The Way of the Word

2. October 2010

The Gatherers, Chapter 13

“Momma, please, I can’t breathe,” Ghenni gasped. She felt her mother’s tears against her face as Opona hugged her too fiercely and showered her face with kisses.

“I’m so happy you’re all right,” she said. “I didn’t know where you were. I was so worried.”

“We’re all right,” Ghenni said, enduring her mother’s affections. “I’m glad you are, too.” But can’t you please go hug Lejani now. “I’m a big girl, I can take care of myself.” She managed to wiggle free, enough so she could breathe again. “Besides, it isn’t as if this hasn’t happened before, right?”

“Still,” her mother said, giving her one last hug.

“You mean this happens more often?” Bolwyn said. Opona let out a startled gasp and let go of Ghenni.

“I’m sorry,” Bolwyn said. “I didn’t mean to startle you. Are you all right?”

“Yes, thank you,” Opona said.

“And yes, this happens occasionally,” Ghenni said. “Wakano gets angry, or upset, or perhaps just indigestion, and this happens.”

“We’ll have to make a sacrifice to calm him down,” Opona said.

“And that works?”

“Sometimes,” Ghenni said. “Sometimes it doesn’t. Wakano’s pretty unpredictable.”

“As it is a god’s prerogative,” Opona said.

“But it’s been calm for a couple of days now,” Ghenni said. “I’d thought it was over for this time.”

“Apparently not,” Bolwyn said. He looked around. “You islanders are lucky. If you had much in the way of furniture, it’d probably be a wreck.” He looked up at the roof, and through it at the sky. “Allow me to fix that for you.” He said some words in a guttural language and gestured with his hands. He reached into a pouch, took out some glowing dust, and sprinkled it over the palm fronds that used to be part of the roof and now were part of the floor. The fronds glowed and seemed to vanish. Ghenni looked up, to see the large hole in the roof glow and vanish, as it was replaced with palm fronds.

“Definitely not like at home,” Bolwyn said. “But I can understand that. If we had weather like this, and quakes like this, we’d probably live in similar conditions.”

“You don’t?” Ghenni said, genuinely curious despite herself.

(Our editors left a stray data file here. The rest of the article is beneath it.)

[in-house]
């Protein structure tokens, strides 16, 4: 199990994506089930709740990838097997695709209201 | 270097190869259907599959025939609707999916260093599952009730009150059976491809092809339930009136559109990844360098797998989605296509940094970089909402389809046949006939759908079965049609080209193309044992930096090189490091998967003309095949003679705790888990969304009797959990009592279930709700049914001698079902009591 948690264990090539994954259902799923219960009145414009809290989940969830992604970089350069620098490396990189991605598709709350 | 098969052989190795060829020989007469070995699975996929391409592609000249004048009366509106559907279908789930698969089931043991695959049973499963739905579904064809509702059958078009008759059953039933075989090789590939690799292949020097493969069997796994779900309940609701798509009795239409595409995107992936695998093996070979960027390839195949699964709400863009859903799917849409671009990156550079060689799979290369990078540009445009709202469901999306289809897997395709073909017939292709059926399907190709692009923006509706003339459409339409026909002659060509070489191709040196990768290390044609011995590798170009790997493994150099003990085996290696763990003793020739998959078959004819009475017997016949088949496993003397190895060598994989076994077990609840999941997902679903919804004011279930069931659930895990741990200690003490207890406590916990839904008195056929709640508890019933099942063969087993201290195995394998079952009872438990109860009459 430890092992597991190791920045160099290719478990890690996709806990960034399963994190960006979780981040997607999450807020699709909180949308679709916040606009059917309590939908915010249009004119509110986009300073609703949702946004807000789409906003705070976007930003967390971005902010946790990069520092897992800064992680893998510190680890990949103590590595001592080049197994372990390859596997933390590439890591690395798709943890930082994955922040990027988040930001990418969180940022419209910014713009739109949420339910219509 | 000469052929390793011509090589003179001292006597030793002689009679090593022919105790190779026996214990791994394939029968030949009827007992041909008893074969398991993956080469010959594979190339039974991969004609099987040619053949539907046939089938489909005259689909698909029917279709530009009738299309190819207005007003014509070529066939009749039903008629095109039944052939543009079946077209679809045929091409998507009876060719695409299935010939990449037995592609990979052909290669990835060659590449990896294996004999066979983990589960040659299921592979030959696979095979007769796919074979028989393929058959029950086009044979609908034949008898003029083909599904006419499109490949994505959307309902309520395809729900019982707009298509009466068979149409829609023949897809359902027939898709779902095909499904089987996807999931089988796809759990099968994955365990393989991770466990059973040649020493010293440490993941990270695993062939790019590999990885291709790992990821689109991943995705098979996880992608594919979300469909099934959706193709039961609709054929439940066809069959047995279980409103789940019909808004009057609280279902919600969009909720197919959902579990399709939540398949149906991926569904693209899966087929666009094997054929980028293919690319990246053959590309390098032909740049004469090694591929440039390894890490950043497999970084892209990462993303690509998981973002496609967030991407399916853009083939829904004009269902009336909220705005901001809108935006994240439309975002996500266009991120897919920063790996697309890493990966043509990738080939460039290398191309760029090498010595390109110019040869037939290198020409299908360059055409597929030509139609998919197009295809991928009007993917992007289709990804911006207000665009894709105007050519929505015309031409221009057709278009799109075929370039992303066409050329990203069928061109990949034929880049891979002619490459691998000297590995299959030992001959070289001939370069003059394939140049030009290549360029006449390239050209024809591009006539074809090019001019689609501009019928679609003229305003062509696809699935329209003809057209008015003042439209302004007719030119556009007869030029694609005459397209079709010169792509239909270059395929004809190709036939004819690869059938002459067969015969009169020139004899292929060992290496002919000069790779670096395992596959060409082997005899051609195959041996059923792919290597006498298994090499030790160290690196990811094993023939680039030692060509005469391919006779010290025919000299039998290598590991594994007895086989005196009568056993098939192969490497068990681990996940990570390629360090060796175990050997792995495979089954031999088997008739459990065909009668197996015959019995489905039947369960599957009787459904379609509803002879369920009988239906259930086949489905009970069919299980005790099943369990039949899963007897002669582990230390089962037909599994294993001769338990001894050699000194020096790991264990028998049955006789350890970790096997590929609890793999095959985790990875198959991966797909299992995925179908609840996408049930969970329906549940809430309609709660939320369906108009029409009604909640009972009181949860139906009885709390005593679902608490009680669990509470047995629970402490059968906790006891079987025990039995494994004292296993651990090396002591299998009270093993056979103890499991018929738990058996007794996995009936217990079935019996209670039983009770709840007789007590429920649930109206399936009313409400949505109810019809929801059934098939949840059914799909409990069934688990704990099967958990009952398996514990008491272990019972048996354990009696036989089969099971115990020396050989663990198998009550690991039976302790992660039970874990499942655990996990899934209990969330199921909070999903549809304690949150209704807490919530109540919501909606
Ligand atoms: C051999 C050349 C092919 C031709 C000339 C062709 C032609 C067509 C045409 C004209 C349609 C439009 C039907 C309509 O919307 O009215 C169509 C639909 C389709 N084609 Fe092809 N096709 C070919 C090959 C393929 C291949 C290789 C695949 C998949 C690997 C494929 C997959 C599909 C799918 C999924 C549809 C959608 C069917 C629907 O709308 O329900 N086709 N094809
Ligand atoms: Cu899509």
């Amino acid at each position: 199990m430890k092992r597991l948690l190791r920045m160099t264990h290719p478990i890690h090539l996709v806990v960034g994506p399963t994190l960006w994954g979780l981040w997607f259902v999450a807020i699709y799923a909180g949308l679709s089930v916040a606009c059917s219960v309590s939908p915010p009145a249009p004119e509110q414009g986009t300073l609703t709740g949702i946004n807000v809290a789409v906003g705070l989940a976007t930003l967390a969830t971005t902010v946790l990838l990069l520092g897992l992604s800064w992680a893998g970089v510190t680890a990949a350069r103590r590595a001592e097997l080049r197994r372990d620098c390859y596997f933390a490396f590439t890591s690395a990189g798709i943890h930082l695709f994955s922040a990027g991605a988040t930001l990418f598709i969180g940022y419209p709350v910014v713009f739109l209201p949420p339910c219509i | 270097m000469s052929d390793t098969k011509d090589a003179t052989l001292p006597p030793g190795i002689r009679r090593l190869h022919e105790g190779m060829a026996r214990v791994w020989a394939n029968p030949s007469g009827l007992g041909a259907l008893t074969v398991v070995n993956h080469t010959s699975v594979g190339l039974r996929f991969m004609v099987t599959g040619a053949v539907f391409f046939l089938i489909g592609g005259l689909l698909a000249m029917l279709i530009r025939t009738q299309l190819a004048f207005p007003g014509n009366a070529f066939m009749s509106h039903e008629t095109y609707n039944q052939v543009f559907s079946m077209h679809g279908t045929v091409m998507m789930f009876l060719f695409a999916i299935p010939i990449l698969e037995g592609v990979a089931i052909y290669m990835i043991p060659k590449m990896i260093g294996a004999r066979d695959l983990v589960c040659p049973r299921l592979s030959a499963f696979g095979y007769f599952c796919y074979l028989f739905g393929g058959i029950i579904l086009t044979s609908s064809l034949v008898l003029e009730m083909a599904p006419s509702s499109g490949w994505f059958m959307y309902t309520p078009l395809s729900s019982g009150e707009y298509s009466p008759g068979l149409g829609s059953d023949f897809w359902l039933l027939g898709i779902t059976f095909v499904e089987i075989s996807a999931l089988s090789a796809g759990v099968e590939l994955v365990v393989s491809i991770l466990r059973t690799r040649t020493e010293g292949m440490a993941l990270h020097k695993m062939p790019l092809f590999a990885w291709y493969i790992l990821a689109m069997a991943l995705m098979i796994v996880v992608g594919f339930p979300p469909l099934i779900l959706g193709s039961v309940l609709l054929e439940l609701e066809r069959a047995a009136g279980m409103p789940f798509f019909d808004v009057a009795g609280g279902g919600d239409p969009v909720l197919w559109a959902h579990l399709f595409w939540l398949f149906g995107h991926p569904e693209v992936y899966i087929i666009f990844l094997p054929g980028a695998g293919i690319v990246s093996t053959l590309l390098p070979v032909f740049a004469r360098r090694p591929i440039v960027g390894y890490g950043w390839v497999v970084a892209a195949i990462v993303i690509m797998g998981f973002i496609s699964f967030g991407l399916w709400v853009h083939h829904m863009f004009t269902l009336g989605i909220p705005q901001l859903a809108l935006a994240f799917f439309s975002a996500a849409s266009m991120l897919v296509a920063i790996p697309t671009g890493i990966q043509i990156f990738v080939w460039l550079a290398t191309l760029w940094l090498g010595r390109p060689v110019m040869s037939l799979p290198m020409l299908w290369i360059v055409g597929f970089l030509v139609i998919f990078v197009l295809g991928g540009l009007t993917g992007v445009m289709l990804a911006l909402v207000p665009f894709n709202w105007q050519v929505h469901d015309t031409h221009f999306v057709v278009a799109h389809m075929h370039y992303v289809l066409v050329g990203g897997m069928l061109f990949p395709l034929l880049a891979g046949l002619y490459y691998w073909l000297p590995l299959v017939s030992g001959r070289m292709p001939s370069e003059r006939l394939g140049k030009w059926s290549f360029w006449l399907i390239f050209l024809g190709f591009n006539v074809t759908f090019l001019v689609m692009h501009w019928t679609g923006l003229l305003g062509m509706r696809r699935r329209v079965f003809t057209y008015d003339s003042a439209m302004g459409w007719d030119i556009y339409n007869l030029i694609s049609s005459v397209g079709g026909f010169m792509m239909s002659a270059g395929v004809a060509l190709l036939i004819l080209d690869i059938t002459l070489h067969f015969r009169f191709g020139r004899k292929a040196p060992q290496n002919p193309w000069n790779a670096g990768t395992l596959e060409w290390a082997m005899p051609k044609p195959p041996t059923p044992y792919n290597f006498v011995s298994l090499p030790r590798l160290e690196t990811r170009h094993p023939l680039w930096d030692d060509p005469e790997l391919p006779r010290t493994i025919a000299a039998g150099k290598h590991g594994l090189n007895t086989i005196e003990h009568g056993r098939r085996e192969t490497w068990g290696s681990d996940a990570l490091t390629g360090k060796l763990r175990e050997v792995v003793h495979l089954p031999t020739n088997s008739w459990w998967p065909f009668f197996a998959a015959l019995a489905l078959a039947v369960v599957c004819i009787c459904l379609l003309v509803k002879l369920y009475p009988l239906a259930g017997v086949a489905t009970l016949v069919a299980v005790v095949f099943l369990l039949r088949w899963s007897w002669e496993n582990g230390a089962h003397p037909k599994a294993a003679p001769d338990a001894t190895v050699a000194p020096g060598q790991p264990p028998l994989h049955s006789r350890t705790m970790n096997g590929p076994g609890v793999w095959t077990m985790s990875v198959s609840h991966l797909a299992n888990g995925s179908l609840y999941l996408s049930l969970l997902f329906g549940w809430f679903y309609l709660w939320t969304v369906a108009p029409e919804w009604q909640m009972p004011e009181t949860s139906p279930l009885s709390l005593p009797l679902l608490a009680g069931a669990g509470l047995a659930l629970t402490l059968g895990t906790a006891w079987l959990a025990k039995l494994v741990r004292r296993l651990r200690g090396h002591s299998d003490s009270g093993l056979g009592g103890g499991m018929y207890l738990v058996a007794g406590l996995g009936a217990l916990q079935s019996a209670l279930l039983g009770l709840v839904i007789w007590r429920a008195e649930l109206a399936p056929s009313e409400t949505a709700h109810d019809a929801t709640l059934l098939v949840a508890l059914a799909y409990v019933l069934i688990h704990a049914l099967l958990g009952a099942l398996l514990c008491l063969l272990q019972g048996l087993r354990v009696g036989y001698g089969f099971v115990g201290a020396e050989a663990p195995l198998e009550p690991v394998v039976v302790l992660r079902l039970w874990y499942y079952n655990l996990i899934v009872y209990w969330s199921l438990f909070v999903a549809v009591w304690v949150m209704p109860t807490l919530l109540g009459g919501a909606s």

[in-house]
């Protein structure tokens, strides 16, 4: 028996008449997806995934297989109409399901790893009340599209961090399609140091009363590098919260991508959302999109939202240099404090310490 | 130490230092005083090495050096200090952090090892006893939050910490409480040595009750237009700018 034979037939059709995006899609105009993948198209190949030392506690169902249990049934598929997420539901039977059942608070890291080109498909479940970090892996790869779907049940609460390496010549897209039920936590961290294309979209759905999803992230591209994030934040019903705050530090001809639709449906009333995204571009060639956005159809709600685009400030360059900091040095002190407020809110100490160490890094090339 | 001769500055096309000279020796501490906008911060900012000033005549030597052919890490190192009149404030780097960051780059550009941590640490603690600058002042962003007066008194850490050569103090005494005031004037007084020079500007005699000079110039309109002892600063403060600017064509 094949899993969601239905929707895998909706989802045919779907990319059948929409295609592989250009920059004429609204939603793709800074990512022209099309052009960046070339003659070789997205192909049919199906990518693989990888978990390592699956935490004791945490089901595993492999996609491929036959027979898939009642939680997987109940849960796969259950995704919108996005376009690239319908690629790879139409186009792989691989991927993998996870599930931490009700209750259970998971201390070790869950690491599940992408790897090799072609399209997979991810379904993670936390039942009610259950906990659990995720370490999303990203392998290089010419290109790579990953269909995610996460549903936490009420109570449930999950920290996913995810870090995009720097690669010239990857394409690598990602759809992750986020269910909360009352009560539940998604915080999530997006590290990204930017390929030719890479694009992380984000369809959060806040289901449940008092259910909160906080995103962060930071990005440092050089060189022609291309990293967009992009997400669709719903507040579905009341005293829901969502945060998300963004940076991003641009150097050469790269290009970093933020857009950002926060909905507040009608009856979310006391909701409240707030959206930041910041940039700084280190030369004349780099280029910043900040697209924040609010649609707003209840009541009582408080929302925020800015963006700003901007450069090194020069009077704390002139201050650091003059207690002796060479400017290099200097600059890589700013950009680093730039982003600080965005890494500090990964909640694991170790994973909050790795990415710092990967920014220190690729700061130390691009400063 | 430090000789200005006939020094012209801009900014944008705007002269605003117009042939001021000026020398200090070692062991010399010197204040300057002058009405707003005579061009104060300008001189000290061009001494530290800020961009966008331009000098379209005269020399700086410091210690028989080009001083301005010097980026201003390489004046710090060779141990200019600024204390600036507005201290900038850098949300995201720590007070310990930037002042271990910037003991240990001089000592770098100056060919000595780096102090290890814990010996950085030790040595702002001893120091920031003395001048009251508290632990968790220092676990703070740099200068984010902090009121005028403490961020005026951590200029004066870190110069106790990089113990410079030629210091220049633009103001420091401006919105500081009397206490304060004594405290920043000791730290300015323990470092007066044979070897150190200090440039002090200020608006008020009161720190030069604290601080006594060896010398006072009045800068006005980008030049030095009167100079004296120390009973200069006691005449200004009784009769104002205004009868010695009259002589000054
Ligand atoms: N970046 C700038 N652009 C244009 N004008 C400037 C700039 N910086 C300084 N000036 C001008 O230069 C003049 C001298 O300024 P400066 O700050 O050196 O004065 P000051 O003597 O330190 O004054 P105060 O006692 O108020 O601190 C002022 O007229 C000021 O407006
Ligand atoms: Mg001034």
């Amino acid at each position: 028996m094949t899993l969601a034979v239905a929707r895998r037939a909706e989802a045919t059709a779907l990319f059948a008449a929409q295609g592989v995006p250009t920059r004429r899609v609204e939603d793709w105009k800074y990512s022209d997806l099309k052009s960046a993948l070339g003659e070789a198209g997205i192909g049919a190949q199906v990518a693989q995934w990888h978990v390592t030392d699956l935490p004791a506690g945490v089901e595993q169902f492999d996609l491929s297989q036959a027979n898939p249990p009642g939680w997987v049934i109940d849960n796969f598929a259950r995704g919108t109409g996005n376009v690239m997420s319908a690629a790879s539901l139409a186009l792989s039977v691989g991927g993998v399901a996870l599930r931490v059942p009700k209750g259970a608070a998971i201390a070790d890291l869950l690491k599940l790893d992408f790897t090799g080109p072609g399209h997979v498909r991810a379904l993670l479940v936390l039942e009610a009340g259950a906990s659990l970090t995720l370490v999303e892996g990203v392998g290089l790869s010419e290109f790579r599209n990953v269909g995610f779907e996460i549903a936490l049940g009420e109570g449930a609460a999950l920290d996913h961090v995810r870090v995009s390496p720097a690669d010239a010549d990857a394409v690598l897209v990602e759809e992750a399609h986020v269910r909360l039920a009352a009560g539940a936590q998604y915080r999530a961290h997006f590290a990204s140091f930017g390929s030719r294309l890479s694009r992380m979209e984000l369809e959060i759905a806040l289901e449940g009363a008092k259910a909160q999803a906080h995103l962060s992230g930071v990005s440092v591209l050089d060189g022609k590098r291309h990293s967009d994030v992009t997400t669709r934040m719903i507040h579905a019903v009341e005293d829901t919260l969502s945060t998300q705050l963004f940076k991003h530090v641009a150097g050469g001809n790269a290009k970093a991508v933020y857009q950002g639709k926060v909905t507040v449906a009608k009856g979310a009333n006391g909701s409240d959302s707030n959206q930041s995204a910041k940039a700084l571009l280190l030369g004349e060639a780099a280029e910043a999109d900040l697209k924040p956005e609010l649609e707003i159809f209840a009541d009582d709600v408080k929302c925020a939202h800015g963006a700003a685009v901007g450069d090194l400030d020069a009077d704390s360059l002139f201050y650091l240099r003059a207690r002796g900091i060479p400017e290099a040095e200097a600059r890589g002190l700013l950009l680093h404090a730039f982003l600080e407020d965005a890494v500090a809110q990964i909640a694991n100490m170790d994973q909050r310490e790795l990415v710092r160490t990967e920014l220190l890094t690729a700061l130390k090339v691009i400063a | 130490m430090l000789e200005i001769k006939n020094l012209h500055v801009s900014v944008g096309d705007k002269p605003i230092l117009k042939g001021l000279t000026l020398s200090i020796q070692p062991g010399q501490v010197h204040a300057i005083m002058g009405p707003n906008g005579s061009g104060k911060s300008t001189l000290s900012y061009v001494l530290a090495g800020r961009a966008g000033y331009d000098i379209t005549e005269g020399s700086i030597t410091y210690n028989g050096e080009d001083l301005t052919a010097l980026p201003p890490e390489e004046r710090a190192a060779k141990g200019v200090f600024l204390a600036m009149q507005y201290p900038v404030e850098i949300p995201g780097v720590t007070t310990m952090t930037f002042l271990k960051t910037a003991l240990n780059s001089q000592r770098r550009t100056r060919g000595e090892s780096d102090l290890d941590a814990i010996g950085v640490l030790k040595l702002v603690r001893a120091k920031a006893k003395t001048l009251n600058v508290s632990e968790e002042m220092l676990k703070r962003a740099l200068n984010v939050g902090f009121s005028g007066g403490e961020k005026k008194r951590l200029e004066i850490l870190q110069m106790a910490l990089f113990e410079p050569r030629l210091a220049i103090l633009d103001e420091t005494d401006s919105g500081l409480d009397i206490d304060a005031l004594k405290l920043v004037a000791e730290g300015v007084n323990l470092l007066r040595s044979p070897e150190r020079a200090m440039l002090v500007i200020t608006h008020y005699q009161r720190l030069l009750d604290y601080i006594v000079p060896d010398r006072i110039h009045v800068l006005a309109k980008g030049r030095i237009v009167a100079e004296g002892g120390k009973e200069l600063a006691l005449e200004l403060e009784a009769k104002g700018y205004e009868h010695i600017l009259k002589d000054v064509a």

“Where I come from,” Bolwyn said, “it’s cold, wet and unpleasant most of the year. The ground’s much more stable too. So we build our houses of stone and wood, to better keep out the weather. We also use furniture, so we don’t have to sit or sleep on the ground. Which is very unpleasant where I come from, believe me. It makes you feel all stiff and cold and sick. The cold seeps into your bones and sometimes freezes them so you can’t move your hands or fingers any longer. No, I much prefer a warm and cushy bed, if possible near a fireplace. Although here it would be too warm. Here, I like sleeping on the sand. But why am I talking about me, when I came to talk with Ghenni.”

“With me?” Ghenni did her best not to shudder, but it was difficult not to, with that imaginary drop of cold water running down her spine. “What could I tell you?”

“I suppose you know — may I?” Bolwyn gestured at a pineapple.

“Certainly,” Opona said. Bolwyn smiled graciously, thanked her and took the pineapple. He drew the knife from the sheath at his belt and cut into it.

“I suppose you know I’m looking for something,” Bolwyn continued, cutting a thick slice from the pineapple. He bit into it, wiping the juice from his chin. “Say, this is good. A little on the sour side, though.”

“Everybody knows you’re looking for something,” Ghenni said. Bolwyn laughed.

“I suppose,” he said. “It isn’t as if I’d made a secret out of it, have I. Anyway, I’m investigating unusual events on the island. I hope that there may be a clue to the thing I seek. I guess you understand my reasoning?”

“If I were looking for something unusual,” Ghenni said, “yes. I think I understand.”

“Good. I’m glad you do. Because, you know, there’s one thing that everybody mentioned when I talked with them about unusual things. They all mentioned Ghenni, Ankhoro and Miki.”

“Why should they? We’re as usual as we can be.”

“Oh, I’m sure of that. But perhaps, well, you happen to know something that will help me with my search.”

“I don’t think I do.” Ghenni didn’t like the way Bolwyn squinted at her.

“Perhaps you don’t,” he said. Ghenni didn’t like the way he said it. It sounded as if he knew she hadn’t told him the truth. “Anyway,” he continued, “whether you know it or not, you might know something that you might not recognize as important.” He frowned. “Do you follow me?”

I’d rather not, Ghenni thought.

“I think I know what you mean,” she said. “You mean, perhaps I have seen what you need to know without knowing that it is what you need to know.”

“Exactly,” Bolwyn beamed. “And I really, really think you did. I’ve talked with some people, and they told me of some very strange things that happened around you lately.”

“If you mean the thing we did to Zoltan and his friends?” Ghenni said. She felt it was better to take the offense. Everything else she could explain away, and she was sure Zoltan had told Bolwyn about this. Sure enough, Bolwyn nodded eagerly.

“That’s exactly the one,” he said. “I’ve heard all about how you and your friends made Zoltan and his friends fly, and dropped them into the latrine. How did you do that?”

“Well… It was a trick, really.” Ghenni saw Bolwyn’s frown. Perhaps it hand’t been such a good idea after all. “Zoltan told you that?” she changed tracks.

“Yes, he did.”

“You know his kind. His pride is everything to him. And it was very shameful for him. I’m sure he exaggerated what happened to him, to make himself look better than he did.” She laughed, which sounded fake even to herself. “After all, we’re a lot smaller than they are.”

Bolwyn chuckled.

Yes, that’s for sure. Still, even allowing for exaggeration, that was quite a feat. And there were other people who saw it, and they confirm Zoltan’s story. To a degree, anyway.”